After the shooting in Atlanta earlier this month, University of Massachusetts Chancellor Kumble Subbaswamy swiftly delivered a useless response to the UMass community. In an email statement, he wrote, “What can’t be denied is that the shootings raise alarms about the growing wave of anti-Asian racism that has swept our country since the outbreak of the coronavirus pandemic.” This line left me reeling: “our country?” What about the racism that occurs on our campus?
In March 2020, when COVID-19 hit the United States, the University evacuated most of its on-campus student population. As a resident assistant, this left me in my residence hall with students who could not return home, many of them international students. A week after students were sent home, I passed a group of white residents in the hall making a racist remark: “F****** ch****. This is all their fault.” Though I witnessed many racist incidents in my time as an RA, that was the most flagrant by a landslide. It occurred to me then that racism is a side effect of COVID-19.
To learn more about the instances of anti-Asian racism on campus, I spoke with Brendan Qi, a freshman music education major, who fell victim to a similar racist incident in his first few weeks on campus. “I was walking away from the Fine Arts Center. It’s pretty typical that random people in cars pass by and shout random crap at UMass, but this person drove by and shouted, ‘it’s your f****** virus, f*** you.’…I’m disgusted that this person did this, and that this [type of] person exists and thought that this was a good idea, especially after the recent shooting in Atlanta.” This was particularly alarming to me, as the Atlanta shooting sparked discussion around anti-Asian racism. I had hoped the shooting would serve as a wakeup call for racist UMass community members, but this was clearly not the case.
Racism like this results in Asian students feeling unsafe on campus. Qi continued, “For a couple hours I was pretty freaked out and pretty scared, you know?… It makes the idea of individual, very racist people, or potentially crazy people…so much more real in my head. They can and will harm people or shout offensive things.” Qi shared with me that he even contemplated buying a gun to protect himself. The UMass campus is home to thousands of residential students; they deserve to feel safe here without carrying weapons.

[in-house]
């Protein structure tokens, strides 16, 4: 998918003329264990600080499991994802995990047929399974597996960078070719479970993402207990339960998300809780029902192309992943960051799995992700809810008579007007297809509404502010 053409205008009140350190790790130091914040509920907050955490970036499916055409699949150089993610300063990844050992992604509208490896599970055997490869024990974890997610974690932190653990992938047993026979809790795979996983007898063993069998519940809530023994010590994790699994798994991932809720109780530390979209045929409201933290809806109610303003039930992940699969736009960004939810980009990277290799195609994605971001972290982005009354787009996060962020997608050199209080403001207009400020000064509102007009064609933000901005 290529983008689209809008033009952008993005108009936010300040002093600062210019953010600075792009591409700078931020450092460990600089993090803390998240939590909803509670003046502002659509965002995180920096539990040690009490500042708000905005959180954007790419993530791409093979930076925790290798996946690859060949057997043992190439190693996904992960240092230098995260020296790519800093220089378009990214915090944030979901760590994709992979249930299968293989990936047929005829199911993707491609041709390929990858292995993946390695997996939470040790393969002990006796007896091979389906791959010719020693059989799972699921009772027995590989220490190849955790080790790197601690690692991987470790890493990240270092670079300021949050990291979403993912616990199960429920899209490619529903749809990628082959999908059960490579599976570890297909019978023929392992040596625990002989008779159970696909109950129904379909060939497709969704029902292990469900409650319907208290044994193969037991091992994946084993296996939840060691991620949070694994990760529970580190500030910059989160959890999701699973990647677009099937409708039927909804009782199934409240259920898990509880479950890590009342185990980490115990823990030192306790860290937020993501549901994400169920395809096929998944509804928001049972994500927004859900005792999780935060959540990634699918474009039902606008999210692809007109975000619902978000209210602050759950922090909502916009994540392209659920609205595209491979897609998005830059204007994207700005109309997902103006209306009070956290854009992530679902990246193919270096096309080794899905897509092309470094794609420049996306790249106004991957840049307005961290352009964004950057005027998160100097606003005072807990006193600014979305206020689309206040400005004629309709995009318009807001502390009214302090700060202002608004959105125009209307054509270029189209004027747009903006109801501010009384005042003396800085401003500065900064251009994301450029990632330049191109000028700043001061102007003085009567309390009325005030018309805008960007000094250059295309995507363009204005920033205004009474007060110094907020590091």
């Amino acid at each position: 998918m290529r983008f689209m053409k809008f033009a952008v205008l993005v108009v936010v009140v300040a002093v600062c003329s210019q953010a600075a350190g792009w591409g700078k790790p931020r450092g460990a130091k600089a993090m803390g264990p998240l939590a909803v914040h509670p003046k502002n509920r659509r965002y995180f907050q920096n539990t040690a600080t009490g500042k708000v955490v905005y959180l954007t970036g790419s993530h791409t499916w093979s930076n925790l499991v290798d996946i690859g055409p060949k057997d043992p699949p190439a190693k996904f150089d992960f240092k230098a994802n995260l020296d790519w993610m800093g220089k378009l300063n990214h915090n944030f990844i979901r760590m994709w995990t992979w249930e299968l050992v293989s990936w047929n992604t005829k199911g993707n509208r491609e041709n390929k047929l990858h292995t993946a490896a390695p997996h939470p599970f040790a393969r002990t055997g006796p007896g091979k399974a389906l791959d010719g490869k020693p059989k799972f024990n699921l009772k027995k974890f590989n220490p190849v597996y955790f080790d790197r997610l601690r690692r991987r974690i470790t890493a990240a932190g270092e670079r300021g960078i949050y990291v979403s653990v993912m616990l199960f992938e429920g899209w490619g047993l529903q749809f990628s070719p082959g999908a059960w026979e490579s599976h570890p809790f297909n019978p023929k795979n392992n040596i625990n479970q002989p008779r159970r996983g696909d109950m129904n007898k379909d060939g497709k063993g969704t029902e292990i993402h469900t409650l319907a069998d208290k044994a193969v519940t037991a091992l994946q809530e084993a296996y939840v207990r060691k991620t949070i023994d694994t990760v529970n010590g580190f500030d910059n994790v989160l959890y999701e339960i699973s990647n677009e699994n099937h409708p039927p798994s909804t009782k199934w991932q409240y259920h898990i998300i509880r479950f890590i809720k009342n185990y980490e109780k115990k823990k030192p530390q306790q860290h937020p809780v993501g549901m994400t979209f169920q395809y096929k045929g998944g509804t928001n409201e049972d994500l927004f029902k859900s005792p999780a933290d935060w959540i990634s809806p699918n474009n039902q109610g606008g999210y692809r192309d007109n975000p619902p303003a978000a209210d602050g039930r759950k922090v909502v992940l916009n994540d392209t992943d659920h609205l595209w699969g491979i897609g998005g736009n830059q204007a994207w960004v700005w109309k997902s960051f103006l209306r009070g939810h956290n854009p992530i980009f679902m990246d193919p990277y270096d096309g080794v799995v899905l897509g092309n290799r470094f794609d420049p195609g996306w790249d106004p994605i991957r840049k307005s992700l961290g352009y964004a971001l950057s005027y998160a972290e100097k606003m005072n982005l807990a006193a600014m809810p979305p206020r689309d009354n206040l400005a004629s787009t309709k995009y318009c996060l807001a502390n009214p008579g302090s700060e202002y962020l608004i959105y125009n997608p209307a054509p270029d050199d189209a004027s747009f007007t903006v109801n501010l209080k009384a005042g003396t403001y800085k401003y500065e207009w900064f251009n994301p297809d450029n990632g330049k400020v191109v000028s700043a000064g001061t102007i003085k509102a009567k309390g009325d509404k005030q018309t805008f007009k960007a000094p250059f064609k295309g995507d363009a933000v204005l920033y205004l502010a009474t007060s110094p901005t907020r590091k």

Andrew Zhu, a sophomore math major, feels the impacts of racism in his social life at UMass. Zhu shared his difficulties making friends of other ethnicities and feeling excluded from white-dominated University spaces. “For one, no one will remember your name…I would be called Howard, Rohan, or people just wouldn’t acknowledge my name because they couldn’t remember who I am.” He continued, “What Southwest is, is you have these [cliques] and you also have people that are left to the wayside….The people who are excluded tend to come from a certain background.” Zhu feels excluded from the campus community because of his race, a phenomenon that is a consequence of implicit biases. Though this particular brand of racism is harder to detect, it’s just as impactful to students like Zhu.
What happened to “diversity, equity, and inclusion?”
“I realized that UMass is accepting the same kind of people that would make fun of me in high school,” said Zhu. Many schools ask diversity-related questions on their applications — such as “How will you contribute to our diverse population?” — but UMass does not. This sends the message that diversity is not important to the UMass community. According to Zhu, the lack of screening results in “an inflow of people with underlying and unrecognized biases.” After allowing diversity to go unaddressed during the admissions process, UMass then does nothing to combat implicit biases once students arrive on campus. It should be no surprise that racism festers within the UMass community.
UMass is doing nothing to address or combat anti-Asian racism on campus. Subbaswamy’s three paragraphs about how racism is bad were pathetic. I’m angry there is no discourse surrounding how the UMass community contributes to racist incidents such as the shooting in Atlanta.
As a white person, this experience isn’t mine to share. I’m frustrated that no one else will.
Julia Oktay can be reached at [email protected]